Kevin Youkilis touches base, returns Joba Chamberlain's text message

Kevin Youkilis bats during a game against the

Kevin Youkilis bats during a game against the Yankees at Yankee Stadium. (Credit: Getty, 2009)

TAMPA, Fla. - Joba Chamberlain hopes to finally put this story to bed.

Much has been made of the stormy history of the reliever and Kevin Youkilis, a story newly revived about two weeks ago.

That was when Chamberlain, at a charity event in the city, said a phone call made to Youkilis shortly after the third baseman signed with the Yankees went unreturned.



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The story made headlines, but Chamberlain said Tuesday, right after it did, he heard from Youkilis.

"He texted me," Chamberlain said outside the Yankees' minor-league complex after a workout. "I'm not going to say what we said but he texted me back . . . It's one of those things, people made it a bigger deal than it was."

At the Jan. 22 Baseball Assistance Team (BAT) dinner in Manhattan, Chamberlain mentioned that he had left Youkilis, whom he had hit before -- and nearly hit -- with a few stray fastballs in previous seasons that led to some tense Red Sox-Yankees moments, a phone message welcoming him to the team.

The message was not returned.

Youkilis' agent, Joe Bick, later that night told Newsday's Anthony Rieber, "There's no hard feelings on [Youkilis'] part," and called the situation "a complete nonissue."

Chamberlain and Youkilis certainly aren't the first players in baseball history to have had on-field issues and suddenly find themselves teammates.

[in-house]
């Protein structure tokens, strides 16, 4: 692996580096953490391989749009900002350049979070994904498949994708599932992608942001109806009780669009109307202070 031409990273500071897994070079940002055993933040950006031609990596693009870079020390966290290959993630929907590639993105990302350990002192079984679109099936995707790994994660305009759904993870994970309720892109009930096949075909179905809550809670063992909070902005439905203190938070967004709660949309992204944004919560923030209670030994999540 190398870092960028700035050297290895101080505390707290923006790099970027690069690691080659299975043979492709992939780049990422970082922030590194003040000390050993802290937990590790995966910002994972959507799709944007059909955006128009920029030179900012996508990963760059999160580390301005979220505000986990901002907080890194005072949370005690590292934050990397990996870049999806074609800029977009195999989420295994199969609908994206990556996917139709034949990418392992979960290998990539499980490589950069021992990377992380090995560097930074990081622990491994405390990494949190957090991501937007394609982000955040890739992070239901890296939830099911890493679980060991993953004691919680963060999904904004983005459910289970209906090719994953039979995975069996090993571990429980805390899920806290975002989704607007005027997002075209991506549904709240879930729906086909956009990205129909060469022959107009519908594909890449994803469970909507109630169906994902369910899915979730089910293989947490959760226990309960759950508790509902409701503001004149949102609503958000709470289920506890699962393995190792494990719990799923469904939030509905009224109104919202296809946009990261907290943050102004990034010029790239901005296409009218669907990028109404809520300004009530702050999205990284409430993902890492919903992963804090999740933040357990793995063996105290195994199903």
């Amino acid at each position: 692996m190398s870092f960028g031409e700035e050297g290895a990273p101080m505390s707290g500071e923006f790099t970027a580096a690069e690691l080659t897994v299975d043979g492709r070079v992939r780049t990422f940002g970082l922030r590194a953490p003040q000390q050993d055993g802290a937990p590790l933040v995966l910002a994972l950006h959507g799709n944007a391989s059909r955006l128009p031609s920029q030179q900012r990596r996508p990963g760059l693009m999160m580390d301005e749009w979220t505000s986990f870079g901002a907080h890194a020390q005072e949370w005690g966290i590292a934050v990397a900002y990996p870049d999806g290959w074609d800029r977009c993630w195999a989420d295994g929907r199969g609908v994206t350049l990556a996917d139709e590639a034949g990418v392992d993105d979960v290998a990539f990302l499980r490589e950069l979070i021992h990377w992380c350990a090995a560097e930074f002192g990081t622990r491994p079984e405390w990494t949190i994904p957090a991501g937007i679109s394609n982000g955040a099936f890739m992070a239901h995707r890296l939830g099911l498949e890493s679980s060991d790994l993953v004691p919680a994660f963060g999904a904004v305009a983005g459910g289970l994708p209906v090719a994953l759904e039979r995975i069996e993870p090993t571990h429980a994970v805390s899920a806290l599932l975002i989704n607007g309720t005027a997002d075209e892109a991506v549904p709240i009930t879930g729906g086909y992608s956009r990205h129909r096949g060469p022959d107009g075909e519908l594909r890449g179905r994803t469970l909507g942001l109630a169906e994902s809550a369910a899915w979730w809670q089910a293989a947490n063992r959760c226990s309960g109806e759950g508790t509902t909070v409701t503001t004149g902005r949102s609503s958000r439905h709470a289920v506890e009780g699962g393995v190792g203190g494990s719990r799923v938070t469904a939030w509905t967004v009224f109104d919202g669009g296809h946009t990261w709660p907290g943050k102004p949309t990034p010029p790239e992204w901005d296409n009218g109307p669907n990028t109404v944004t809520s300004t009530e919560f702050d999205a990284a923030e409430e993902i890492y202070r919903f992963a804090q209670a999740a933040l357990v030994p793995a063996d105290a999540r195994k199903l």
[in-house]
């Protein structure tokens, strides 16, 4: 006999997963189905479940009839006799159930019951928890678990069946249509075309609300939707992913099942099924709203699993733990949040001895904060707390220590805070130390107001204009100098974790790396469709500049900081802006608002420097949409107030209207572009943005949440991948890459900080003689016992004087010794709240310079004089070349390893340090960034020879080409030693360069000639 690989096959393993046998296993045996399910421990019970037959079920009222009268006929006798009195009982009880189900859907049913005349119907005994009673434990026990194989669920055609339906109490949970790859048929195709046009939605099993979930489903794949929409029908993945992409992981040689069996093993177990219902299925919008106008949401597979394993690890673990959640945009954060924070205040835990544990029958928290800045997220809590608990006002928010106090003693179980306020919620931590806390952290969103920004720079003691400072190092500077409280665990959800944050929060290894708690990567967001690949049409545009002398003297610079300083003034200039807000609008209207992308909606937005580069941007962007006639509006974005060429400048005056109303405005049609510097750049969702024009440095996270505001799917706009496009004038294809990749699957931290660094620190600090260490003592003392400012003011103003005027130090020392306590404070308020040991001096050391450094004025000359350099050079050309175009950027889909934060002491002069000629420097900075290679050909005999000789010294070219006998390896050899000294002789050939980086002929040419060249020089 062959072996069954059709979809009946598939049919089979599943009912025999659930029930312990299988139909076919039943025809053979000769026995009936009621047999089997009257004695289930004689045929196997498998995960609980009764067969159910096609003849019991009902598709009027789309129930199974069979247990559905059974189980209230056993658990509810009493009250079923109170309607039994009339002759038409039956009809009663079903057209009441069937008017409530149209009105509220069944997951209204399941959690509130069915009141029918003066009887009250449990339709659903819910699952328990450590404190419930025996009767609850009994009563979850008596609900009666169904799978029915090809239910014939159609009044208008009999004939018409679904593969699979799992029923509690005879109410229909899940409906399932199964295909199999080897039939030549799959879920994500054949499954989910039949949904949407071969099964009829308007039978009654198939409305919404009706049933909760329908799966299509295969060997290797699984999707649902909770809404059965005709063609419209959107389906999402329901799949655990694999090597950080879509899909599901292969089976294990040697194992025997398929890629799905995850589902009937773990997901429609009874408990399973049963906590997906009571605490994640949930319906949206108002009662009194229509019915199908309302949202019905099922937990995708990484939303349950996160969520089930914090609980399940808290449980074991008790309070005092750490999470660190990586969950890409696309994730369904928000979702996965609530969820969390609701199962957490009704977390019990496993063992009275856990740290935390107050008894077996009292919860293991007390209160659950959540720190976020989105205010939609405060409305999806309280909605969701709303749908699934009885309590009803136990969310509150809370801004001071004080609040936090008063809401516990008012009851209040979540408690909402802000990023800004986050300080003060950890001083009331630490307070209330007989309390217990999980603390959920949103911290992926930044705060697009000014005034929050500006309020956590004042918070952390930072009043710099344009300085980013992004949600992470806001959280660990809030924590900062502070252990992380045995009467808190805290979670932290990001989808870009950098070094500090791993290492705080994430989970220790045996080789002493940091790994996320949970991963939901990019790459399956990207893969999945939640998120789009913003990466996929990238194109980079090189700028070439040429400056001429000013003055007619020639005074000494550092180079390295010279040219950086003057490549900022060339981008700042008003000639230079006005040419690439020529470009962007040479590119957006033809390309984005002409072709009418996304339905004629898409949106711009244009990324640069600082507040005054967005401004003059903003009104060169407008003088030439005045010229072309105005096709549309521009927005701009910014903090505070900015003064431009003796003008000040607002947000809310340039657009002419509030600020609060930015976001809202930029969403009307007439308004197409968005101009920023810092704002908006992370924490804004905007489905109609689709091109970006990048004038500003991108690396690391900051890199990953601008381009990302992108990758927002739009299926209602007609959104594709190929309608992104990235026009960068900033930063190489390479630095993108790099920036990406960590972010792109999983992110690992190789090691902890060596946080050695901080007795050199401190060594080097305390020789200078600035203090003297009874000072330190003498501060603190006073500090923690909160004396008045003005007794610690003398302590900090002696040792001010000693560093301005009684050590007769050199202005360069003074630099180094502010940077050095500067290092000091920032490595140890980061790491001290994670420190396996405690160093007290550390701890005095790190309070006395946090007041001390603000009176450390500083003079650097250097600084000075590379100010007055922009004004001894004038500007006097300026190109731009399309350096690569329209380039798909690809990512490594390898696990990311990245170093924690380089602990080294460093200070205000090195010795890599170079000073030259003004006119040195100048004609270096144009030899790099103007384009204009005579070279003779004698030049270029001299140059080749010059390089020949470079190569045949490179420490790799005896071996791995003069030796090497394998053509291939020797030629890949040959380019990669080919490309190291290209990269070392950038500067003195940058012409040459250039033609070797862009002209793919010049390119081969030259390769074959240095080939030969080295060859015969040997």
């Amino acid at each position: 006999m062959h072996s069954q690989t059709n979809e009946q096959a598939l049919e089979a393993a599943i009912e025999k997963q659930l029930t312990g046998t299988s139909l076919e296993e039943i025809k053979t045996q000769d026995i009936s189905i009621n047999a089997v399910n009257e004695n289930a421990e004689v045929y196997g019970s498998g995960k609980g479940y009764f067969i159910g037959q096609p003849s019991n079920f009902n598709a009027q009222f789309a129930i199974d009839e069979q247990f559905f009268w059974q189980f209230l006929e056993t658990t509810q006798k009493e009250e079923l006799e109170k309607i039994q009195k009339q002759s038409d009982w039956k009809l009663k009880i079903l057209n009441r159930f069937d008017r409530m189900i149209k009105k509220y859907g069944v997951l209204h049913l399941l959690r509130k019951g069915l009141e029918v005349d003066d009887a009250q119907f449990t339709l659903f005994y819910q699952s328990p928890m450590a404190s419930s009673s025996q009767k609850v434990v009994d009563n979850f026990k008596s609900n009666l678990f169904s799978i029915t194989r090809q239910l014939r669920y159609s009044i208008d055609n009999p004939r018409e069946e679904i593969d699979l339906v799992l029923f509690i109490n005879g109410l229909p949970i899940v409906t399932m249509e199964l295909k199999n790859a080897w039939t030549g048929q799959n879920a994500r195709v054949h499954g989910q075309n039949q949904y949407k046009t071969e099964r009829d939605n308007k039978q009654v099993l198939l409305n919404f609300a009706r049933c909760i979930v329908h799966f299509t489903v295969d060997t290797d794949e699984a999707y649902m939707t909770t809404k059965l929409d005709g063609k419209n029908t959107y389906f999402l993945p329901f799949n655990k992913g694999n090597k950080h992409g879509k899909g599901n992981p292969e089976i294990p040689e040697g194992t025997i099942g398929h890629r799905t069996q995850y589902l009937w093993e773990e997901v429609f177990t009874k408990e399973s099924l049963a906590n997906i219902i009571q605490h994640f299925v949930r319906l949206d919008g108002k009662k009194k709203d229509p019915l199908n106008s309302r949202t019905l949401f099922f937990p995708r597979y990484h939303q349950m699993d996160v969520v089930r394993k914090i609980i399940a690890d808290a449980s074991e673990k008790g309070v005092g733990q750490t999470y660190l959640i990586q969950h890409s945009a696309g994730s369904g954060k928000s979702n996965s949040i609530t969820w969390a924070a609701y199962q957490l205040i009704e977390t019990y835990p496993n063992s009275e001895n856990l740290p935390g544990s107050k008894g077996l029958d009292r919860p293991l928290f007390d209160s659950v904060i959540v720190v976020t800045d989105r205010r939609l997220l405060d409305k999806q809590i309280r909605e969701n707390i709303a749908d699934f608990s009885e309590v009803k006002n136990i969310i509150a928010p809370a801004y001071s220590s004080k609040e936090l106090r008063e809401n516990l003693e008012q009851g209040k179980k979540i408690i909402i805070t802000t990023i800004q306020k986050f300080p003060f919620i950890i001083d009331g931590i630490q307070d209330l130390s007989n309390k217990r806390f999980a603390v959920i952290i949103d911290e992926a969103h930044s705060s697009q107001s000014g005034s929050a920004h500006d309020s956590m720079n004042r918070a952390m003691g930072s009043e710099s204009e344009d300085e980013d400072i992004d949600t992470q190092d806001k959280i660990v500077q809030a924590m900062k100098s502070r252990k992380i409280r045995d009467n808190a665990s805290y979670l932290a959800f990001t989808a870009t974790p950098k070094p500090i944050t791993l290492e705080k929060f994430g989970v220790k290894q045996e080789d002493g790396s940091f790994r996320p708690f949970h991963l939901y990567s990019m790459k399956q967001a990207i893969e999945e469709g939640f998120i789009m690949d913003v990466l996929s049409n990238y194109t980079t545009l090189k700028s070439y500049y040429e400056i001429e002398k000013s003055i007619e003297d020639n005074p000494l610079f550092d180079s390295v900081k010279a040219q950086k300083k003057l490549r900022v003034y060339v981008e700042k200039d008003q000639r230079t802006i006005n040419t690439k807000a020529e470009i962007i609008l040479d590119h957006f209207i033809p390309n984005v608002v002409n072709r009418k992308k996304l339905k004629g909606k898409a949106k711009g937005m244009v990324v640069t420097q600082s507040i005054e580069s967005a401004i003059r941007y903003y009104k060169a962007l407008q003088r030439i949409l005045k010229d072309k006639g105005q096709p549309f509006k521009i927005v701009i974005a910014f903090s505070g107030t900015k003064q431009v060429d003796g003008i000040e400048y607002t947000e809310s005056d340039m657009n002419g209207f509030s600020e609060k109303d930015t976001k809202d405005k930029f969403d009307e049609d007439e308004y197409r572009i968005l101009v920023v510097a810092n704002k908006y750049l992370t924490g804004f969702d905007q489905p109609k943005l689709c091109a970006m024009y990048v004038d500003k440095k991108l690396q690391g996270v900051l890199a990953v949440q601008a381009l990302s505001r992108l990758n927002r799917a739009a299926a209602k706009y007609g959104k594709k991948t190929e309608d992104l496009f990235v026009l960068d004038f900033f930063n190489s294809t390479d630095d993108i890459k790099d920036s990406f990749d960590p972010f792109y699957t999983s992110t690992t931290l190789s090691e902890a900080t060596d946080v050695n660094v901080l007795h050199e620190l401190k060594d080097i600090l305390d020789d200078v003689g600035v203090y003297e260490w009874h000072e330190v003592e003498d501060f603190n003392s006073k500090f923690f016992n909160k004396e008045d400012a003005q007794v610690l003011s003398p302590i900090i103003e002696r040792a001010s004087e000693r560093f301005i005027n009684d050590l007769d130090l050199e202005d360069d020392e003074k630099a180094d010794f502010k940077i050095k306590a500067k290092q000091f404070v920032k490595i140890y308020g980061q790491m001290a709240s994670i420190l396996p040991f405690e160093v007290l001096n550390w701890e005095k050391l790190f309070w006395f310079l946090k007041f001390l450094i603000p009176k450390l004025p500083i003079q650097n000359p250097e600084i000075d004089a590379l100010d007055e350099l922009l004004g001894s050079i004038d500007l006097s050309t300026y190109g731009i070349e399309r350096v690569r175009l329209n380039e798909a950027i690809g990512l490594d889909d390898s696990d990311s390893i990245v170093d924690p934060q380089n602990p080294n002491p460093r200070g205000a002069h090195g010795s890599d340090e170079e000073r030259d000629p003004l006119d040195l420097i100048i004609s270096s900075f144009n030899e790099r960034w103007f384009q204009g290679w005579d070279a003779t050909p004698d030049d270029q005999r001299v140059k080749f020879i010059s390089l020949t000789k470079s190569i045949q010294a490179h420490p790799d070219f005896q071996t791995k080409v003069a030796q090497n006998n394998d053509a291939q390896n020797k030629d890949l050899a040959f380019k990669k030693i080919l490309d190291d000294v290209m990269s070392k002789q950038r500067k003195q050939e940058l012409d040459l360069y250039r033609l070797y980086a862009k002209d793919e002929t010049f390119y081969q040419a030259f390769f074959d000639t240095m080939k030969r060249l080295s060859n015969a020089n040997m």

"We're two grown men, we're playing on the same team and our one goal is to win," Chamberlain said Tuesday. "I hope he came over here for that and I would assume he came over here for that. I'm looking forward to him getting in our uniform.

"There's nothing between us. We're on the same team. We're going to play to win. He's going to make a diving play at third when I'm pitching, I'm going to pat him on the butt, and we're going to get it going."

Chamberlain, who has been the center of spring training headlines over the years -- his weight two years ago, a trampoline injury last year -- hopes Youkilis won't get inundated with questions on the topic.

"I don't want him to have to talk about it. I would rather have me knock it out and get it out of the way," Chamberlain said, acknowledging those questions will still be posed to Youkilis when he reports. "He's going to have enough to worry about over here. So let him be, let him do his business. He needs to focus on playing. Let him play. He's going to have questions enough of filling Alex's shoes . . . where do you fit in? He doesn't need to answer these questions, it's ridiculous. I would rather me get it over with, get it done with."

Chamberlain isn't in the middle of any controversies, saying he feels healthy and strong.

He smiled when talking about the signing of Travis Hafner, who had more than a bit part in a previous Chamberlain headliner: Game 2 of the 2007 ALDS against the Indians in Cleveland, aka The Midge Game.

Hafner's two-out, bases-loaded single off Luis Vizcaino in the 11th won it for Cleveland.

"It all comes full circle," Chamberlain laughed.

Notes & quotes: Michael Pineda (shoulder surgery) threw an estimated 25 pitches in a half-mound session . . . David Robertson said he hasn't even thought about the possibility of closing this year. "I expect him to be the same, nasty closer he's always been," Robertson said, referring to Mariano Rivera. "That isn't in my mind. I'm not worried about Mo. I think he's going to come back and do the same thing he's done." . . . Among the players at the complex Tuesday: pitchers Clay Rapada, Phil Hughes, Cody Eppley and Ivan Nova, who figures to battle David Phelps for the fifth starter's job. Of being in the rotation, Nova said he has no doubt "I'm going to be there."

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